The Drew Family OCS Heritage is long and storied. All three of these exceptional officers and OCS graduates have been inducted into the OCS Hall of Fame, an honor they cherish greatly.
Retired Lt. Col. Joe Drew
Retired Lt. Col. Fred Drew
Brig. Gen. Tom Drew
Burton L. Masters
A family tradition of military service began with Col. John Masters, OCS graduate and World War II veteran. Here is his story written by his son retired Col. Burton Masters.
Col. John J. Masters, Sr., U.S. Army, Ret. graduated from OCS at Fort Benning, Georgia on November 21, 1944 and was commissioned a second lieutenant of Infantry. He was born in 1924 in St. Augustine, Florida, the nation’s oldest city, descended from one of the original Spanish (Menorcan) families which settled in Florida. He completed a highly successful 32-year Army career serving in World War II, Korea, the Vietnam War, and the Cold War.
Dad’s military career began in the Florida National Guard as a private. In July 1943, he was inducted into active military service at Camp Blanding, Florida and sent to Camp Gruber, Oklahoma for basic training, part of the Florida contingent of the newly reactivated 42nd Infantry “Rainbow” Division of World War I fame. In December 1944, he sailed from New York on the RMS Aquitania en route to Scotland. He joined Company I, 315th Infantry Regiment, 79th Infantry “Cross of Lorraine” Division as an Infantry platoon leader in January 1945 and engaged in bitter, house-to-house street fighting in the Battle of Rittershoffen-Hatten, Alsace, France. For his heroism, he was awarded the Bronze Star Medal and the Combat Infantryman’s Badge, with his unit earning a Presidential Unit Citation.
In later years, Dad recalled his WWII combat experiences: “During the battle in the village of Rittershoffen, my battalion was almost destroyed. It was very cold, but I was thrilled to at last see combat. There were 40 dead American Soldiers frozen on the ground in the apple orchard outside my platoon command post. I never could get warm or get enough sleep. The thrill (of combat) didn’t last. There was so much loss of human life which was unnecessary. The true face of war is so much human misery, hunger, and the utter destruction of towns and cities.”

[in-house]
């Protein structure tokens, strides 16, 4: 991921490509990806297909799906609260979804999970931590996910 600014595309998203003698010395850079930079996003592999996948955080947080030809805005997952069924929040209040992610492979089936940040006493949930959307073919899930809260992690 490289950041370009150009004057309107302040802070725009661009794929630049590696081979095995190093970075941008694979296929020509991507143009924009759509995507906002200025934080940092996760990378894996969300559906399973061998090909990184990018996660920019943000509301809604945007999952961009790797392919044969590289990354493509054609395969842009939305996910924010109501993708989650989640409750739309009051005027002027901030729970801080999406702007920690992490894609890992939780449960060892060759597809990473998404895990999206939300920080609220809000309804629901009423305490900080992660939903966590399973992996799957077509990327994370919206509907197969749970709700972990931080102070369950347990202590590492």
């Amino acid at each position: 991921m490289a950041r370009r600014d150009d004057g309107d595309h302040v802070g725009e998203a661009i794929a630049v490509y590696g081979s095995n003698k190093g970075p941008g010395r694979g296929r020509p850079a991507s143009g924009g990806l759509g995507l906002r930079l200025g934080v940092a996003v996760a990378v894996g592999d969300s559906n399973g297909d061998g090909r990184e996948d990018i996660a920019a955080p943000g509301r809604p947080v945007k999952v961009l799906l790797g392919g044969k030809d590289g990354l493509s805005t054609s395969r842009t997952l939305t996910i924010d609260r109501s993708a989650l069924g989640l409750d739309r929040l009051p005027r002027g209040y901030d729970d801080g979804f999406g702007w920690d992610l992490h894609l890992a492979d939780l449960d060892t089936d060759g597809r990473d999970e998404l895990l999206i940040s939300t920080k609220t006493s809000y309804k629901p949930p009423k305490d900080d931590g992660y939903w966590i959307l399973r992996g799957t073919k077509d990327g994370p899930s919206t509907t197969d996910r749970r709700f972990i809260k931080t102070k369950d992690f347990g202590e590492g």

After further action at Bischweiller, France, on March 24, 1945, Dad participated in the initial amphibious assault waves across the Rhine River at Dinslaken, Germany, where he was awarded the Silver Star Medal for heroism. He participated in the encirclement of the Ruhr Valley and the reduction of the Ruhr Pocket. On April 6, 1945, he was wounded by German mortar fire in the assault over the Rhine-Herne Canal at Bottrop, Germany, earning the Purple Heart. Until his death in 2012, he carried shrapnel in his leg from this action.
In May 1945, he received a battlefield promotion to first lieutenant. After the close of the war in Europe, Dad commanded a Russian and Polish displaced persons camp. In June 1945, he moved with his company to the towns of Lauterbach and Schonfeld in the Sudetenland (then Czechoslovakia), while the 79th Infantry Division remained in a state of readiness opposite the Russian Army. He then was placed in command of a Lithuanian displaced persons camp in Seligenstadt, Germany until November 1945, when he transferred to Company L, 26th Infantry Regiment, 1st Infantry Division at Nuremberg, Germany. There the company played a historic role in guarding the Palace of Justice for the famed war crime trials for the major Nazi war criminals. He saw all the German senior leadership on trial including Hermann Goering and Rudolph Hess.